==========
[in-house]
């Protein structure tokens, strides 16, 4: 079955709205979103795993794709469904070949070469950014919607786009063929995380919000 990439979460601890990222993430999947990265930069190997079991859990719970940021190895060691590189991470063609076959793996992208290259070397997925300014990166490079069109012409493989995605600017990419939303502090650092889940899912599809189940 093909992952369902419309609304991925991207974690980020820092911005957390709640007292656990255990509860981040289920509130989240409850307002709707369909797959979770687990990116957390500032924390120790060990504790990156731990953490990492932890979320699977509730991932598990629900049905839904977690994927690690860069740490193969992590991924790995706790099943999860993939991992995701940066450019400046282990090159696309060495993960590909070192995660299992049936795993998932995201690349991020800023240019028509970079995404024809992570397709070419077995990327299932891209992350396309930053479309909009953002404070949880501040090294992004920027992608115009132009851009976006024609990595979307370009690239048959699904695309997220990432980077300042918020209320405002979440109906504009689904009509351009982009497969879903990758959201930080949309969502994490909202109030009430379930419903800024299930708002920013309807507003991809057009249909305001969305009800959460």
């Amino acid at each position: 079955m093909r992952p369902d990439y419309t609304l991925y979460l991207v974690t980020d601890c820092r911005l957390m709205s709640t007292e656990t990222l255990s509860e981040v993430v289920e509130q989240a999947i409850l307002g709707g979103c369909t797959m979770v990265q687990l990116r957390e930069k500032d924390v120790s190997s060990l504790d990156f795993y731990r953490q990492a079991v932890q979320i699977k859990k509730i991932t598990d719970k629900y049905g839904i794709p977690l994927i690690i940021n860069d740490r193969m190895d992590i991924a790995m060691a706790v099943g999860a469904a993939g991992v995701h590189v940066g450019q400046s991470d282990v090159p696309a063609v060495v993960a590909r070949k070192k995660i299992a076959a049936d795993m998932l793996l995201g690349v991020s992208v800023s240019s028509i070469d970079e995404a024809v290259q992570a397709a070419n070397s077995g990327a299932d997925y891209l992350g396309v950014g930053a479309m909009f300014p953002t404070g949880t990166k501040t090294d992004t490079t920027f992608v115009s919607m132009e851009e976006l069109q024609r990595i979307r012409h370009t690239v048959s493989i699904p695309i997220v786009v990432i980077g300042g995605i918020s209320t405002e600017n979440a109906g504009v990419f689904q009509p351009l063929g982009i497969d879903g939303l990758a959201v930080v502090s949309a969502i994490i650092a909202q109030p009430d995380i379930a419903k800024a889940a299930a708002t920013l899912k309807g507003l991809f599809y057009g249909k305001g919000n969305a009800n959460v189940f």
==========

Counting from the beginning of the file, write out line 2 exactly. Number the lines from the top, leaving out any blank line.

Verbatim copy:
């Protein structure tokens, strides 16, 4: 079955709205979103795993794709469904070949070469950014919607786009063929995380919000 990439979460601890990222993430999947990265930069190997079991859990719970940021190895060691590189991470063609076959793996992208290259070397997925300014990166490079069109012409493989995605600017990419939303502090650092889940899912599809189940 093909992952369902419309609304991925991207974690980020820092911005957390709640007292656990255990509860981040289920509130989240409850307002709707369909797959979770687990990116957390500032924390120790060990504790990156731990953490990492932890979320699977509730991932598990629900049905839904977690994927690690860069740490193969992590991924790995706790099943999860993939991992995701940066450019400046282990090159696309060495993960590909070192995660299992049936795993998932995201690349991020800023240019028509970079995404024809992570397709070419077995990327299932891209992350396309930053479309909009953002404070949880501040090294992004920027992608115009132009851009976006024609990595979307370009690239048959699904695309997220990432980077300042918020209320405002979440109906504009689904009509351009982009497969879903990758959201930080949309969502994490909202109030009430379930419903800024299930708002920013309807507003991809057009249909305001969305009800959460």